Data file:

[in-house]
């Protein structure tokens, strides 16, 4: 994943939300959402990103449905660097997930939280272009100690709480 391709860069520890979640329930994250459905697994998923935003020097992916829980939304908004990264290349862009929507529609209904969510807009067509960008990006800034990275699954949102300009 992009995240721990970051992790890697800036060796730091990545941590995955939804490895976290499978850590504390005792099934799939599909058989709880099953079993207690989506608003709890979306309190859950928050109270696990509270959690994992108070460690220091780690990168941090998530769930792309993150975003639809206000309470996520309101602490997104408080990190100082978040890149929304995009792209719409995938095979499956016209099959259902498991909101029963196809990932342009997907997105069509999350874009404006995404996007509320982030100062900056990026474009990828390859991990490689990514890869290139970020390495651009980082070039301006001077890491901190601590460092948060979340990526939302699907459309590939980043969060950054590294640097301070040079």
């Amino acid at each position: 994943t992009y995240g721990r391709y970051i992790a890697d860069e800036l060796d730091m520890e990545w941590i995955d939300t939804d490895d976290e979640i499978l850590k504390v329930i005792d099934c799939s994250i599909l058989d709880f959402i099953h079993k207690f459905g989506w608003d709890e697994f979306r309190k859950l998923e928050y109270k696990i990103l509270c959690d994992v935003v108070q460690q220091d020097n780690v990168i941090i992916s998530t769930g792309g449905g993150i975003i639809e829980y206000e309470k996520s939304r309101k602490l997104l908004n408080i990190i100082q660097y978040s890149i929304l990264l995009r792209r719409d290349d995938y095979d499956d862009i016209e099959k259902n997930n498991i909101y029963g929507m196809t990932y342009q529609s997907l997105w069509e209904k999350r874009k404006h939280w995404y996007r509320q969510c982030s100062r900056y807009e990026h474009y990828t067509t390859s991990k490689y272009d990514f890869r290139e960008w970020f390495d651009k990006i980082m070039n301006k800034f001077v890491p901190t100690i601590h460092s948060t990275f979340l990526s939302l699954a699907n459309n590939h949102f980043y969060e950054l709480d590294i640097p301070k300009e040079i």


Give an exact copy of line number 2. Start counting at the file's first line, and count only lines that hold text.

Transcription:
């Protein structure tokens, strides 16, 4: 994943939300959402990103449905660097997930939280272009100690709480 391709860069520890979640329930994250459905697994998923935003020097992916829980939304908004990264290349862009929507529609209904969510807009067509960008990006800034990275699954949102300009 992009995240721990970051992790890697800036060796730091990545941590995955939804490895976290499978850590504390005792099934799939599909058989709880099953079993207690989506608003709890979306309190859950928050109270696990509270959690994992108070460690220091780690990168941090998530769930792309993150975003639809206000309470996520309101602490997104408080990190100082978040890149929304995009792209719409995938095979499956016209099959259902498991909101029963196809990932342009997907997105069509999350874009404006995404996007509320982030100062900056990026474009990828390859991990490689990514890869290139970020390495651009980082070039301006001077890491901190601590460092948060979340990526939302699907459309590939980043969060950054590294640097301070040079």